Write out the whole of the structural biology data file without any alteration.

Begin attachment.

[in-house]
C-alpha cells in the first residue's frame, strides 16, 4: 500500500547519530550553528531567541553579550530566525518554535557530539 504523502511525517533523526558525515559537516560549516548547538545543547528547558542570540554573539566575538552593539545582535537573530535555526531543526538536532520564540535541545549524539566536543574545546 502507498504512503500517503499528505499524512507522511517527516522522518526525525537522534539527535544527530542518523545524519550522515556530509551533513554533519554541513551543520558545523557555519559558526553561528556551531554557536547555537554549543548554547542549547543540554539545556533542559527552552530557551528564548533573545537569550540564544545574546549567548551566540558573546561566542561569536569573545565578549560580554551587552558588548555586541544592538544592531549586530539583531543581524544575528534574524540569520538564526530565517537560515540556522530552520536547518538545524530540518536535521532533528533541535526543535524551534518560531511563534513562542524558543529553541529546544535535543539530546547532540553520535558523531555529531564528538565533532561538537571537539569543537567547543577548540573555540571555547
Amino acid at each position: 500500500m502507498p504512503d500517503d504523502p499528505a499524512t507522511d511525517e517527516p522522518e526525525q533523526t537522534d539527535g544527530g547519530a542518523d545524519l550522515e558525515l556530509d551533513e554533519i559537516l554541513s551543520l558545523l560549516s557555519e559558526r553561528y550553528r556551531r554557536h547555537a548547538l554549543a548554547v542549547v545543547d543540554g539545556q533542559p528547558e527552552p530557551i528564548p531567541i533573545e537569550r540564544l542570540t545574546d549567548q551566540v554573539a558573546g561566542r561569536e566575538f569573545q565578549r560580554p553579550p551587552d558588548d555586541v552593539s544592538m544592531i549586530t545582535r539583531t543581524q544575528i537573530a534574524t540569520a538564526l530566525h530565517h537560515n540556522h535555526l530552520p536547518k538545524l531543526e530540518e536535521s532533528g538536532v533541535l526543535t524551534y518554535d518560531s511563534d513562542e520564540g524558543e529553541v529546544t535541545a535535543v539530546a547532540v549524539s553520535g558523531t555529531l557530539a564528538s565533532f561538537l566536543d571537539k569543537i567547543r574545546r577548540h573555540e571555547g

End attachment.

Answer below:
[in-house]
C-alpha cells in the first residue's frame, strides 16, 4: 500500500547519530550553528531567541553579550530566525518554535557530539 504523502511525517533523526558525515559537516560549516548547538545543547528547558542570540554573539566575538552593539545582535537573530535555526531543526538536532520564540535541545549524539566536543574545546 502507498504512503500517503499528505499524512507522511517527516522522518526525525537522534539527535544527530542518523545524519550522515556530509551533513554533519554541513551543520558545523557555519559558526553561528556551531554557536547555537554549543548554547542549547543540554539545556533542559527552552530557551528564548533573545537569550540564544545574546549567548551566540558573546561566542561569536569573545565578549560580554551587552558588548555586541544592538544592531549586530539583531543581524544575528534574524540569520538564526530565517537560515540556522530552520536547518538545524530540518536535521532533528533541535526543535524551534518560531511563534513562542524558543529553541529546544535535543539530546547532540553520535558523531555529531564528538565533532561538537571537539569543537567547543577548540573555540571555547
Amino acid at each position: 500500500m502507498p504512503d500517503d504523502p499528505a499524512t507522511d511525517e517527516p522522518e526525525q533523526t537522534d539527535g544527530g547519530a542518523d545524519l550522515e558525515l556530509d551533513e554533519i559537516l554541513s551543520l558545523l560549516s557555519e559558526r553561528y550553528r556551531r554557536h547555537a548547538l554549543a548554547v542549547v545543547d543540554g539545556q533542559p528547558e527552552p530557551i528564548p531567541i533573545e537569550r540564544l542570540t545574546d549567548q551566540v554573539a558573546g561566542r561569536e566575538f569573545q565578549r560580554p553579550p551587552d558588548d555586541v552593539s544592538m544592531i549586530t545582535r539583531t543581524q544575528i537573530a534574524t540569520a538564526l530566525h530565517h537560515n540556522h535555526l530552520p536547518k538545524l531543526e530540518e536535521s532533528g538536532v533541535l526543535t524551534y518554535d518560531s511563534d513562542e520564540g524558543e529553541v529546544t535541545a535535543v539530546a547532540v549524539s553520535g558523531t555529531l557530539a564528538s565533532f561538537l566536543d571537539k569543537i567547543r574545546r577548540h573555540e571555547g